A HIGH pressure laminate (HPL) system tested by the Fire Protection Association (FPA) ‘dramatically failed’ a safety test, which had to be halted within eight minutes.
Inside Housing reported on the FPA BS 8414 test, with the HPL system tested ‘believed to be in use on hundreds of buildings’, and reported that the system ‘dramatically failed’ the test, with flames ‘ripping through a nine metre test rig in under eight minutes’. The system was composed of ‘standard grade’ HPL and phenolic foam, and was funded by the Metal Cladding and Roofing Manufacturers Association (MCRMA).
The test last week was halted ‘after just seven minutes and 45 seconds’ due to temperatures from the fire exceeding 700 degrees Celsius, with Inside Housing reporting that the test results suggest ‘that the system is almost as dangerous’ as the aluminium composite material (ACM) cladding used on Grenfell Tower, which failed the same test in summer 2017 in ‘six minutes and 35 seconds’.
Describing the test, the news outlet pointed out that the fire ‘spread inconsistently’, with the fire ‘appearing relatively benign before suddenly ripping through the cladding system and causing an urgent termination’ of the test, with cladding panels forced to ‘ping out of their rivets’ and ‘rendering the fire barriers almost useless in slowing the spread’. The test was halted due to exceeding the pass/fail temperature threshold of 600 degrees Celsius, with the names of the specific brands used having ‘not been released’.
Inside Housing added that while the government has advised building owners to remove ‘standard-grade HPL’, it had ‘refused to fund’ removal until the £1bn funding announced in the budget this month, and had claimed ACM presented a ‘unique danger’ – refusing to ‘test this assertion’ and limiting testing to an HPL product ‘treated with fire retardants, which narrowly passed’ a test last year.
MCRMA technical committee chair Dr Jonathan Evans called in a letter to the government via the Ministry for Housing, Communities and Local Government (MHCLG) last year for standard grade HPL to be tested in the Grenfell testing programme begun in 2017, but the government had ‘flatly refused’, so this new test was funded ‘in order to demonstrate the serious danger posed’ by the material.
Standard grade HPL is ‘thought to be far more common’, with industry estimates of 85% of HPL on the market being standard grade, while a sales estimate the news outlet highlighted showed that 300,000 square metres of this material ‘are sold every year’. Its own research earlier in 2020 found that 91 buildings with HPL had been identified across England, but was only from the 1,612 of 12,000 high rises nationwide, industry data suggesting ‘at least’ 340 with ‘dangerous non-ACM’ cladding.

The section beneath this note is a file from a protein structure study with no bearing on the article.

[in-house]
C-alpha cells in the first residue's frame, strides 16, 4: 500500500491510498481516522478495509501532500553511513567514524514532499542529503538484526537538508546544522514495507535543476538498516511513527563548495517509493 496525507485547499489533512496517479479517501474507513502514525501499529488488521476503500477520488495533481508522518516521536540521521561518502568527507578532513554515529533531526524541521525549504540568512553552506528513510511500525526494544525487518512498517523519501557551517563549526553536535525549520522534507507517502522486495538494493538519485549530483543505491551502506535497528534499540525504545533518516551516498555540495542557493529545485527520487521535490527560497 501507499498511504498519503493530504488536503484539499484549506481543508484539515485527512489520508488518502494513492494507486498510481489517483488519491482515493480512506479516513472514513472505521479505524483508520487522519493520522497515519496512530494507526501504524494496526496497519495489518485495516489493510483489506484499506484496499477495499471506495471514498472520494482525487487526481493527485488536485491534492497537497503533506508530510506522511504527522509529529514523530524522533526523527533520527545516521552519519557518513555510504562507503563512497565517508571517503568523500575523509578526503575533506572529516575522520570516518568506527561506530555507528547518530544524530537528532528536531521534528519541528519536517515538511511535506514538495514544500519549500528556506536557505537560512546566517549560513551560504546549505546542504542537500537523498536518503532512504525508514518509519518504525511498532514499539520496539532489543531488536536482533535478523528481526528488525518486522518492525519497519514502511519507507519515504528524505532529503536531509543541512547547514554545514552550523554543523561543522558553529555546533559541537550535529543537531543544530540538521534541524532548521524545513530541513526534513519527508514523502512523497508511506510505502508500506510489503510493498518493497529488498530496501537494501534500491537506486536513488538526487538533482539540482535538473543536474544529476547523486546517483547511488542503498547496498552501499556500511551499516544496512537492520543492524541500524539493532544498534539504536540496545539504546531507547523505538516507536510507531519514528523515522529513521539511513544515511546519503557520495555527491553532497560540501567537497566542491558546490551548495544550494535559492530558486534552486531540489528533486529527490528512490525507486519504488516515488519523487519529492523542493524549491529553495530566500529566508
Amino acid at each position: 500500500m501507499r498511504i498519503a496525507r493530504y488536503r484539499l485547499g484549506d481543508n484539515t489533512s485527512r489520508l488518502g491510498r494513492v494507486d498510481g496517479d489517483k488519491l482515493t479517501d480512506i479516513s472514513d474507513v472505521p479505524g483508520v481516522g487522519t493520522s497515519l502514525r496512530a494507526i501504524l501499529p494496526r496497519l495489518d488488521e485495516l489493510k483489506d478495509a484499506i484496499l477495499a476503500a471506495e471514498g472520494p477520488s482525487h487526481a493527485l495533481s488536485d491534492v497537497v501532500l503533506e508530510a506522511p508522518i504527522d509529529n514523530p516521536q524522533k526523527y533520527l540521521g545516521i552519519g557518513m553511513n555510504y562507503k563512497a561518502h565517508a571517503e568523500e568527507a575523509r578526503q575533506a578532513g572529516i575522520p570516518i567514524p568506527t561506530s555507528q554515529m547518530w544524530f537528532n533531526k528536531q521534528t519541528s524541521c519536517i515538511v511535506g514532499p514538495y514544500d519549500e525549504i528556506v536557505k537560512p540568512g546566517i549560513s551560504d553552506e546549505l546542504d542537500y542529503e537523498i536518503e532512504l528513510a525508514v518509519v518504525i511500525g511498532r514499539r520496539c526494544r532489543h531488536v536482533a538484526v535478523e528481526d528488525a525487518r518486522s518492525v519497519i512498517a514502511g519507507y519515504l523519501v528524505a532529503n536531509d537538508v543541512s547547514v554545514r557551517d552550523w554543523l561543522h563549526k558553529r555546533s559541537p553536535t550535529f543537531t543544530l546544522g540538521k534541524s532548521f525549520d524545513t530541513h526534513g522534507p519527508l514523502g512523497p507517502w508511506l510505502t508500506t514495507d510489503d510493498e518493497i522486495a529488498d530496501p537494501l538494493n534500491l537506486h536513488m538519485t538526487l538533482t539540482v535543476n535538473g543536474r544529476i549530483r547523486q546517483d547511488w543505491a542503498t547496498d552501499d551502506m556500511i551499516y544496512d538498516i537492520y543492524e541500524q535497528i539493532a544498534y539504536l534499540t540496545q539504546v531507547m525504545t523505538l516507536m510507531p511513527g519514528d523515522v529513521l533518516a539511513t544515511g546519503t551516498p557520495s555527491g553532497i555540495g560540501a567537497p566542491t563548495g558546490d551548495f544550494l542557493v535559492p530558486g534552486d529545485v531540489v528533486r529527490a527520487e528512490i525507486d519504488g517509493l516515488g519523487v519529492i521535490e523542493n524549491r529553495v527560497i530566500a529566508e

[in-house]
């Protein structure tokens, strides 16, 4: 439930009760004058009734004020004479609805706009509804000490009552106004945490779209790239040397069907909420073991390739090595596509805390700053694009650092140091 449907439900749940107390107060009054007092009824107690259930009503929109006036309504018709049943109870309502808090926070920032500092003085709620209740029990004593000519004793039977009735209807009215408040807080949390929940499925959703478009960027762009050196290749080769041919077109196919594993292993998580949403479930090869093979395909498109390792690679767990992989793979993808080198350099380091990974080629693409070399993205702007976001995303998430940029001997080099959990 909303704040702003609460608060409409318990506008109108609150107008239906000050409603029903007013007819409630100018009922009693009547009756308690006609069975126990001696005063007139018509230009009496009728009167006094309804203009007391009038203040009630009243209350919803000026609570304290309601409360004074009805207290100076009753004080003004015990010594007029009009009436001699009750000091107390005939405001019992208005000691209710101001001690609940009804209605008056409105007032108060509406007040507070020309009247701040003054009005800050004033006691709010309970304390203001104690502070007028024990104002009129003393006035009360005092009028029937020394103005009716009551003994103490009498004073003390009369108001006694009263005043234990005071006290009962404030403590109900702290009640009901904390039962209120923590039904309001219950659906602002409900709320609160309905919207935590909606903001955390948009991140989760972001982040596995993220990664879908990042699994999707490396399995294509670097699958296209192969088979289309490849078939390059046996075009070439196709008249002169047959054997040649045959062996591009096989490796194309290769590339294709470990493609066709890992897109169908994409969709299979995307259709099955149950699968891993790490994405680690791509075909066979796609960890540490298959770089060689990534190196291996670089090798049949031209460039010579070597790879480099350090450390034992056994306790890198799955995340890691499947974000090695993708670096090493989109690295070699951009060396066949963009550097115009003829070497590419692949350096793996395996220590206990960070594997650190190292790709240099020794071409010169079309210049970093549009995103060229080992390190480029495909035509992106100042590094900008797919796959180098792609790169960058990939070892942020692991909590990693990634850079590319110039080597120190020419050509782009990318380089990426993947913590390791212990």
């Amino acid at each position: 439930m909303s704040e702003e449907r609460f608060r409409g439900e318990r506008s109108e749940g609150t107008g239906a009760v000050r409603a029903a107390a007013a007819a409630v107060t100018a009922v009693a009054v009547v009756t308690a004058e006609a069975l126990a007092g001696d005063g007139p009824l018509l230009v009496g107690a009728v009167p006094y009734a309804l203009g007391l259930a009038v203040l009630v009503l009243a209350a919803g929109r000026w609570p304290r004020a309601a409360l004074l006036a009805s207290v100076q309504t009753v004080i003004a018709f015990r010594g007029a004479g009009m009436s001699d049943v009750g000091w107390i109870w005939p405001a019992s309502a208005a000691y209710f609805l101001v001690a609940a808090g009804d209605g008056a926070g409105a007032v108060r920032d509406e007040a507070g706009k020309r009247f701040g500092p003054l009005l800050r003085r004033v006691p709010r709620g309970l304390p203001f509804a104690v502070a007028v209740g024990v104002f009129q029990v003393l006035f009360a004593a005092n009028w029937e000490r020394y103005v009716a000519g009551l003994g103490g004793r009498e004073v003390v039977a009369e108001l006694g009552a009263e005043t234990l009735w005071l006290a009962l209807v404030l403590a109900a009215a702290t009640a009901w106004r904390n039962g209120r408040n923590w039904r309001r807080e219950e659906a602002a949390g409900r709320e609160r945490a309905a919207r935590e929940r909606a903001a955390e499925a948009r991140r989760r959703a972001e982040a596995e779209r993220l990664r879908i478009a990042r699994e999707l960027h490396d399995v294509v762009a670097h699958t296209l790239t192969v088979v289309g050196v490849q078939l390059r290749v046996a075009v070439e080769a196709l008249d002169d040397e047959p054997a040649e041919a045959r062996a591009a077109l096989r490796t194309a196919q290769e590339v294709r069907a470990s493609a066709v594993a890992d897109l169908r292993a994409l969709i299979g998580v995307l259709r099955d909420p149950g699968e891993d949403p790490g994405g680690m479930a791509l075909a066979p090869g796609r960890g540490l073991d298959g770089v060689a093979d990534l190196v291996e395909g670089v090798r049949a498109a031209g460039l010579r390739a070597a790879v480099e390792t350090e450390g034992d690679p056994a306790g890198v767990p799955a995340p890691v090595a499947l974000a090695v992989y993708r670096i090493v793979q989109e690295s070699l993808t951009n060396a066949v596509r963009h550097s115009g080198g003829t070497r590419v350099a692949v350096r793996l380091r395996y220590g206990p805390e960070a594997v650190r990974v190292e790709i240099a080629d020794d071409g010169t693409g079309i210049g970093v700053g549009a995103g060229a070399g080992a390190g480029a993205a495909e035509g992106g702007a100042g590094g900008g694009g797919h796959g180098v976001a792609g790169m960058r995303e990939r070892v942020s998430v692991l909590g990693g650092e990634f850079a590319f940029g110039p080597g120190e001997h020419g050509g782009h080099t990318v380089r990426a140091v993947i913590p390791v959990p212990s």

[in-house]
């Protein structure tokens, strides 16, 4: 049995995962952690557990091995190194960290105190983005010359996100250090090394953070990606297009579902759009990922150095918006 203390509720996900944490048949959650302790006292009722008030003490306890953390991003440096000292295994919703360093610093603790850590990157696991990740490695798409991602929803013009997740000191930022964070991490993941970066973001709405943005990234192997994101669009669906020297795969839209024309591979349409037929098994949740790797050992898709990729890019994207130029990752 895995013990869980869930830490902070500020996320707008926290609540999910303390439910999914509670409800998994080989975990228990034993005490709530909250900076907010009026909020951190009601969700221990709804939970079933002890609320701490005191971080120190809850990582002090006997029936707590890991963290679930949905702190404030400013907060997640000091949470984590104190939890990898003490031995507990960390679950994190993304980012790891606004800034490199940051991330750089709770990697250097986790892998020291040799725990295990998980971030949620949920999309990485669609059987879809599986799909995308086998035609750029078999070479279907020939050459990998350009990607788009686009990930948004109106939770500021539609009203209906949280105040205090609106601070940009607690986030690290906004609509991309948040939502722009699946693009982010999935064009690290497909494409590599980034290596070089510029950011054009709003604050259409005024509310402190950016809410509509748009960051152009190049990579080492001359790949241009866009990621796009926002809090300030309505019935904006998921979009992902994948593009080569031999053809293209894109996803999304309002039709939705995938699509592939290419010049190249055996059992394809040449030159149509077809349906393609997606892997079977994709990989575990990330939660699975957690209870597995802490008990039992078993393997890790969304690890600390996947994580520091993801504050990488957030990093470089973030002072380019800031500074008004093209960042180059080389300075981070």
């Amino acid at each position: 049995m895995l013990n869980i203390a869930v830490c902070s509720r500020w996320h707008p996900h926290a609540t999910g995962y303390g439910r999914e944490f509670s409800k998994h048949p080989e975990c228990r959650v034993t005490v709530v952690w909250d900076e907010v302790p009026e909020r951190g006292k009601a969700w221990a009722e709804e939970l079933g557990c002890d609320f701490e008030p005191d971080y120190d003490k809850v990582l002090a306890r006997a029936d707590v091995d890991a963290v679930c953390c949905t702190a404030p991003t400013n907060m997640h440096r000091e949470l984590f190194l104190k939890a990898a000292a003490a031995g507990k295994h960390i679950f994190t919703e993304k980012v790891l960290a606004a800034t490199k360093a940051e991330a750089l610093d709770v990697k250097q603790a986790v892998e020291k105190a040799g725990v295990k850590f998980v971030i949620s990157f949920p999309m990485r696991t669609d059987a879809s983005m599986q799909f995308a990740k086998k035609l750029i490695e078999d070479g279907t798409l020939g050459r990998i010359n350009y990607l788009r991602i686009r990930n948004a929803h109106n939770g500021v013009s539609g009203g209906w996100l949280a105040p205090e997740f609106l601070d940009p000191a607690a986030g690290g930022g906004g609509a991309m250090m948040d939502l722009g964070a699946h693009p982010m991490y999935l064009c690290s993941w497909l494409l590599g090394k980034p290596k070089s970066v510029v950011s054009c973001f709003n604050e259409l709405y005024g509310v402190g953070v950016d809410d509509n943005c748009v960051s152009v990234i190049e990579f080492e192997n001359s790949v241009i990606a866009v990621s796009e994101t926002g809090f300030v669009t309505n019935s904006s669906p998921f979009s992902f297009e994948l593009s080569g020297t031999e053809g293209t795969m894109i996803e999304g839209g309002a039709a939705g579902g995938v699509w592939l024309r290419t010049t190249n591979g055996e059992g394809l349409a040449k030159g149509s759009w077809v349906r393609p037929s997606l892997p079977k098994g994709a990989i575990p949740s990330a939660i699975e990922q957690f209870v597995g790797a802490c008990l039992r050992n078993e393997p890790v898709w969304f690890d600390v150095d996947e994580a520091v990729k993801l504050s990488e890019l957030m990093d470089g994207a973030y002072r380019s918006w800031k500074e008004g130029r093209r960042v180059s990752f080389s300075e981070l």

Inside Housing pointed out that ‘many of’ these will have used HPL, and added that it is ‘also likely to be in use on thousands of blocks below 18m’ that ‘still do not qualify for government remediation funding’ – while the material had ‘caused the external spread’ of fire at Lakanal House in 2009.
Dr Evans stated: ‘The foundation of the independent expert panel’s advice has been the “view” that [polyethylene-cored] ACM presents a unique danger despite there seemingly being no test evidence to support this. This is not ‘expert advice’ – it is little more than wishful thinking. You can’t hide forever how these materials perform.
‘From a fire and rescue perspective, the performance of a standard HPL system is practically the same as that of polyethylene-cored ACM – you’ve got just a few minutes to prevent a very serious fire from rapidly developing. Arguably, due to the higher fuel content, an HPL fire might be more difficult to fight than ACM due to the greater heat release rate.
‘There needs to be a big change in the way fire safety and protection guidance is developed and enforced by MHCLG. Successive secretaries of state have been advised by the same individuals who have presided over the regulatory mess and technical confusion that we now experience and they continue to make serious mistakes and misjudgements that put lives in danger.’